Notes from Indian Country
Overcoming the ignorance of South Dakota’s governors
How does one write a column when afflicted with writer’s block?
That’s a hard question to answer because I have been writing a weekly column for about 40 years and that means I must have written more than 2,000 columns over those years. And in all of those years I do not remember ever having writer’s block.
Maybe it’s because of the Coronavirus that is swallowing all of the news. I wrote one column about it simply because the disease seems to be claiming the lives of older people more rapidly than others and since I am an elder it places me and others my age between a rock and a hard place.
You can’t turn on the television without being inundated by the Coronavirus and the number of lives it has claimed. The count increases daily and one cannot help but be mesmerized thinking about where it is going and when it will end.
Indianz.Com Live by Kevin Abourezk: Bryan Brewer - Coronavirus Checkpoints - May 11, 2020
And so I try to get back into the routine I had before the pandemic, but find that my every thought is devoured by the pandemic and what this disease is doing to the world. And to make matters worse, the illness seems to have a more profound impact upon minorities; black, Hispanics, and Native Americans. The Navajo Nation has been impacted quite severely. The United States government needs to reassess everything about the Navajo Nation. How can an Indian nation have 30 percent of its population without running water? Unbelievable; and this is America?
I am reminded of the fact that when the Conquistador Hernando Cortes rode in to Mexico to conquer Montezuma and his empire, diseases to which the Indians had no immunity had already done the job for him. Most of the fighting warriors had already succumbed to small pox and other diseases. Even a childhood disease like the measles was fatal to them. One can only wonder how the war would have turned out if the Aztec warriors had been immune to the diseases.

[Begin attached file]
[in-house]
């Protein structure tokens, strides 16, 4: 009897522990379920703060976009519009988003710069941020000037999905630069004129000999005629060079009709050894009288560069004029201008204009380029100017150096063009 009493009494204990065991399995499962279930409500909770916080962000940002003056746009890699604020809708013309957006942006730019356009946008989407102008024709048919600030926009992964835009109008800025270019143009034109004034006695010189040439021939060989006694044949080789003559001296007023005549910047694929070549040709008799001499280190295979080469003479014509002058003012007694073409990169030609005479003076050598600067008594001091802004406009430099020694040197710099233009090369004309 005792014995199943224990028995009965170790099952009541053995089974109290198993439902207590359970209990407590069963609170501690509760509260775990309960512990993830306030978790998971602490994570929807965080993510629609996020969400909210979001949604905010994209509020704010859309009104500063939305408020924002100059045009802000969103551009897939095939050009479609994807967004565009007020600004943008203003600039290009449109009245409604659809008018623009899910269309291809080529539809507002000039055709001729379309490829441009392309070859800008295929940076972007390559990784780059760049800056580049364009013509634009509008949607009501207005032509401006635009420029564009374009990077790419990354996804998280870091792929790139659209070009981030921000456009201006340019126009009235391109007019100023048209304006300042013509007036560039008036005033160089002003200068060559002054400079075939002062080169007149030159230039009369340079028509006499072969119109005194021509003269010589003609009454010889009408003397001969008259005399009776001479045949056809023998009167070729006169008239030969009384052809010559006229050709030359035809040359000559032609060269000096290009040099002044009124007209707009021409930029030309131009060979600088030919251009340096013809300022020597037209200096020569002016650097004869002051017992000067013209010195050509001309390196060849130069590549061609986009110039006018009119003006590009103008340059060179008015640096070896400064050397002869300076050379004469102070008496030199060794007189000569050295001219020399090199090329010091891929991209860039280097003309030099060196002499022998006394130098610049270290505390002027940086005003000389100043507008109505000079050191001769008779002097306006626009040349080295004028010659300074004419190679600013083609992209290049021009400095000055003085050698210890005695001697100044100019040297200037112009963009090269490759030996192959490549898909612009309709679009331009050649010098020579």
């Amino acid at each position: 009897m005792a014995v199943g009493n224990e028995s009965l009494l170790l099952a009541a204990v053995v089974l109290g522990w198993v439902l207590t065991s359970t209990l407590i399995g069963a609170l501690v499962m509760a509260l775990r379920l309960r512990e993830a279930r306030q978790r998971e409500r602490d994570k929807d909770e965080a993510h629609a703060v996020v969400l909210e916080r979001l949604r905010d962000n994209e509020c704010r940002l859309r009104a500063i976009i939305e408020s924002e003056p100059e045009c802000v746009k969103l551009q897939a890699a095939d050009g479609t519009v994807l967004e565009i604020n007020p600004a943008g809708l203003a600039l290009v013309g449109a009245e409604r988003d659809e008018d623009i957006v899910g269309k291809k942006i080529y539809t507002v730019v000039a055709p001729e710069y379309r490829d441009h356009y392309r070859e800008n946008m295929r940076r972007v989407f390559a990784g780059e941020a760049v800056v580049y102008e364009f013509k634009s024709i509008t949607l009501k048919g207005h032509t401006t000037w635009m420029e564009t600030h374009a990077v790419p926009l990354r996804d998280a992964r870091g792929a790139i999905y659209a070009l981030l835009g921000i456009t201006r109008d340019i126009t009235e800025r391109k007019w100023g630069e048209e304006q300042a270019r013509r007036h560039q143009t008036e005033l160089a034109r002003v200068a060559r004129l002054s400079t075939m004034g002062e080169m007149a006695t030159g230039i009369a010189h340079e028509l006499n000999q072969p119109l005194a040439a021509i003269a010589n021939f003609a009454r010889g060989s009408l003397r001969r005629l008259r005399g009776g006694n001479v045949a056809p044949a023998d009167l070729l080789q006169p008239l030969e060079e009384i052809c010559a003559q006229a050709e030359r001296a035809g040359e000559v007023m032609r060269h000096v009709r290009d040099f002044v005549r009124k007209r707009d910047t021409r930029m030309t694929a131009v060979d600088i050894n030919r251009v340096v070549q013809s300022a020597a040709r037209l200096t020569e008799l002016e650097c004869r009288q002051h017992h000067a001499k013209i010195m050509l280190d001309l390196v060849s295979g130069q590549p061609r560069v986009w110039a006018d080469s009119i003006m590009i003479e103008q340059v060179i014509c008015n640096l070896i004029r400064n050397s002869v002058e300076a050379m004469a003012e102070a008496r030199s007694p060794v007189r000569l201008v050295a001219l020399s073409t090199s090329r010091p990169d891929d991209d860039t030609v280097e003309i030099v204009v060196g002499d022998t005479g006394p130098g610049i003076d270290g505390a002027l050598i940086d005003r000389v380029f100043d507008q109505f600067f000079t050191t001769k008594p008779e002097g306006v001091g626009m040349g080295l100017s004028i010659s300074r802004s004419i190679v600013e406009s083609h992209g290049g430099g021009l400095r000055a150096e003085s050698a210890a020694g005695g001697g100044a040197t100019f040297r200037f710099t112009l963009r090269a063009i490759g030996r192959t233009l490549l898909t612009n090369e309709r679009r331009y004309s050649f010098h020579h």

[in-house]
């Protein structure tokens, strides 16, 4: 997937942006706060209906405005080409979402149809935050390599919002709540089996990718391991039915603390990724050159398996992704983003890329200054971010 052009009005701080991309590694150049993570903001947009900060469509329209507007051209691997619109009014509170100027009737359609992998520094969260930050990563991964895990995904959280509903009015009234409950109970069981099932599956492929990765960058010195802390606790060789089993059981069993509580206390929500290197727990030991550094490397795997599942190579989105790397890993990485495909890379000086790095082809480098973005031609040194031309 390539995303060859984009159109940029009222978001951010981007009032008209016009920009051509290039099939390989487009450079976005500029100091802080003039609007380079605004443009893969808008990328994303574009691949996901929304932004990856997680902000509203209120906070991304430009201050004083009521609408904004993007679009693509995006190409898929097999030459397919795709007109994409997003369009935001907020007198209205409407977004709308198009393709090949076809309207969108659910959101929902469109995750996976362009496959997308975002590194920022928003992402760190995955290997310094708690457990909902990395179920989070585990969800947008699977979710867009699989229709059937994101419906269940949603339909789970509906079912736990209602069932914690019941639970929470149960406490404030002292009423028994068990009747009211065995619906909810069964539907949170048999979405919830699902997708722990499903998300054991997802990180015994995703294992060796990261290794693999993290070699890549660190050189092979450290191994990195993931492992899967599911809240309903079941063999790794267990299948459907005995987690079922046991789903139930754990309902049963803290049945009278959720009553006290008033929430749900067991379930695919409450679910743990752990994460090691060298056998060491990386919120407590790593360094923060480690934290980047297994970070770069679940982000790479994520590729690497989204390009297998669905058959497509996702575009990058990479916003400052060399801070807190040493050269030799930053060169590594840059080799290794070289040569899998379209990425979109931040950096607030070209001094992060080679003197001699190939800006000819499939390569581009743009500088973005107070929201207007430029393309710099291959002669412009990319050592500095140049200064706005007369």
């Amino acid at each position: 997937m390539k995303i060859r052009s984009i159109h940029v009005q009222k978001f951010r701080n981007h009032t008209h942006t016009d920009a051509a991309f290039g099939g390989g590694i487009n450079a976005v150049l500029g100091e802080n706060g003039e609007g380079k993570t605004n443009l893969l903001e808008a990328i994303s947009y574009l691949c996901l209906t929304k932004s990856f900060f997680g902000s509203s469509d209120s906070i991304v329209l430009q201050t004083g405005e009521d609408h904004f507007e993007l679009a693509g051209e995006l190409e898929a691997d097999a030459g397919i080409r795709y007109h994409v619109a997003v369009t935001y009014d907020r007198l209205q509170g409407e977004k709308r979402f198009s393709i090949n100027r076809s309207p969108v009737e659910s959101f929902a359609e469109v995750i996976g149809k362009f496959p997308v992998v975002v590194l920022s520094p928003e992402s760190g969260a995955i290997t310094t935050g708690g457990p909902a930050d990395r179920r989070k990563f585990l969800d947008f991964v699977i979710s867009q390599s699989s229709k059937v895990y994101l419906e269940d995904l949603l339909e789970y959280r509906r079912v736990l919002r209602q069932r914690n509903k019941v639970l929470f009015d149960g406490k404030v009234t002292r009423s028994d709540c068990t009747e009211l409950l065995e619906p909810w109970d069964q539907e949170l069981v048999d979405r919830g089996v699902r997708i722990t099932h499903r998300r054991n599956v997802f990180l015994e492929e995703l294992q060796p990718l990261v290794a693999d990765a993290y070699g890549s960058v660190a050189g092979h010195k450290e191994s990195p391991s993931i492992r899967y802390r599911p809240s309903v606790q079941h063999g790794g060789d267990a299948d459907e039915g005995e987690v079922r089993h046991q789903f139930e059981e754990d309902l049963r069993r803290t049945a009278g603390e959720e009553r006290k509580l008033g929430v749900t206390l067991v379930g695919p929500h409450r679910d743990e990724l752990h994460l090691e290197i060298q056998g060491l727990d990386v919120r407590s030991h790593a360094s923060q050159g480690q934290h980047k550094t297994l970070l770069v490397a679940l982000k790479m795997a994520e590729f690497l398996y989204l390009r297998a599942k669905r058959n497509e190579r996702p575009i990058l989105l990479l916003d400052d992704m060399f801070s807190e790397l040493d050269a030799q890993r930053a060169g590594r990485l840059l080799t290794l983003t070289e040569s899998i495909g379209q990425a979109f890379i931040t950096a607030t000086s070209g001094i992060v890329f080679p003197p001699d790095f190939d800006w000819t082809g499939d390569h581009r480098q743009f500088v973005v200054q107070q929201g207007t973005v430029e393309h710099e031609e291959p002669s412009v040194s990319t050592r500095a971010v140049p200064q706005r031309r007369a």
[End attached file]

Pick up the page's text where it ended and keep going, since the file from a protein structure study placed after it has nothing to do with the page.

All across North and South America fatal diseases preceded the advancing invaders claiming the lives of thousands of Native Americans. Many of the Cheyenne and Sioux warriors who were victorious against the United States Army at the Little Bighorn went home after the battle to die of the diseases they had picked up from the enemy they had just defeated.
Indianz.Com Live by Kevin Abourezk: Francisca Tobacco - Coronavirus Checkpoints - May 11, 2020
South Dakota Governor Kristi Noem knows absolutely nothing about the history of the Indian people residing in the state she governs. When the pandemic began to spread in South Dakota the fears of the Dakota, Lakota and Nakota people were heightened by the memories of what happened to their ancestors. One Lakota elder recalls hearing a story of a Catholic priest entering a village in the 1800s where everyone in the village was dead.
So it is with this fear in mind that Chairmen Harold Frazier of the Cheyenne River Sioux Tribe and Julian Bear Runner of the Oglala Sioux Tribe, decided to set up roadblocks across the reservation to prevent unwanted travelers entering their reservations and perhaps bringing the Coronavirus with them. Gov. Noem threatened the tribes with a lawsuit if they did not suspend the roadblocks. We are still waiting on the outcome of this confrontation.
The deliberate slaughter of the buffalo and the pandemic diseases brought to the Native of this country are not taught in the schools of America and that is a shame because if they had been taught perhaps governors like Noem would not be so hasty to act in such an ignorant fashion. Another South Dakota governor, Dennis Daugaard, wrote a piece for a local newspaper about how the once mighty buffalo herds had simply diminished. He didn’t mention that the herds were deliberately slaughtered in order to starve and conquer the Sioux Nation.
If you can’t kill them fast enough with diseases kill them by destroying their source of food. That was the motto of the settlers moving west.
And so here I sit trying to write a column for you to read and I keep coming back to the pandemic we are now facing and the pandemics that nearly wiped out a people. The only difference is that this virus doesn’t care about your race, color or religion. It is giving Americans a battle that is still in its early stages.
We are back at work at the newspaper
and trying our best to protect each other. We hope our readers are happy to have us back.
Tim Giago is the Publisher of Native Sun News Today. He is a former Nieman Fellow with the Class of 1991 and the recipient of many journalism awards including the H. L. Mencken Award. He can be reached at firstname.lastname@example.org.
Note: Content copyright © Tim Giago
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